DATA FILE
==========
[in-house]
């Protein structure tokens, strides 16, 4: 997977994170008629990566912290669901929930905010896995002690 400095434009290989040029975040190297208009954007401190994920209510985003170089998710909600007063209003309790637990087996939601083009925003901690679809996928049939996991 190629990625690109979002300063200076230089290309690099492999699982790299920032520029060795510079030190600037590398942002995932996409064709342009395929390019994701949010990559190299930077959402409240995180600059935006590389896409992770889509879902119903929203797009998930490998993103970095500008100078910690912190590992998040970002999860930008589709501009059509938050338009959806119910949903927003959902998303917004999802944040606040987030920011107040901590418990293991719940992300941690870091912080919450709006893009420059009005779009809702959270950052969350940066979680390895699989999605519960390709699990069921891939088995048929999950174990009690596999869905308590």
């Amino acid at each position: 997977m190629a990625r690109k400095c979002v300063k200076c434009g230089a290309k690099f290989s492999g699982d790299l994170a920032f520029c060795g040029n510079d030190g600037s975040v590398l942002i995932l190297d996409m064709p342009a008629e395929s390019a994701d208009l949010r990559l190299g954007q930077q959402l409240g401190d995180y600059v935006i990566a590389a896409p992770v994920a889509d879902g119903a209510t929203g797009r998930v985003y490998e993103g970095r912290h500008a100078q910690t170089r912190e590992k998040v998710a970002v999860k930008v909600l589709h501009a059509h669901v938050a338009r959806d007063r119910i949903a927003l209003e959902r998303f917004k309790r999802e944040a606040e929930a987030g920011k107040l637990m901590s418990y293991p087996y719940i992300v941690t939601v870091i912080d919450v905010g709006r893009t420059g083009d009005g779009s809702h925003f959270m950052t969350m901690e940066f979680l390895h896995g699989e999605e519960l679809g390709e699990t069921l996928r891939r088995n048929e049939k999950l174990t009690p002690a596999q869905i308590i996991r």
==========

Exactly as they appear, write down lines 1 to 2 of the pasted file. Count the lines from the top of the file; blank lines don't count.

[in-house]
């Protein structure tokens, strides 16, 4: 997977994170008629990566912290669901929930905010896995002690 400095434009290989040029975040190297208009954007401190994920209510985003170089998710909600007063209003309790637990087996939601083009925003901690679809996928049939996991 190629990625690109979002300063200076230089290309690099492999699982790299920032520029060795510079030190600037590398942002995932996409064709342009395929390019994701949010990559190299930077959402409240995180600059935006590389896409992770889509879902119903929203797009998930490998993103970095500008100078910690912190590992998040970002999860930008589709501009059509938050338009959806119910949903927003959902998303917004999802944040606040987030920011107040901590418990293991719940992300941690870091912080919450709006893009420059009005779009809702959270950052969350940066979680390895699989999605519960390709699990069921891939088995048929999950174990009690596999869905308590």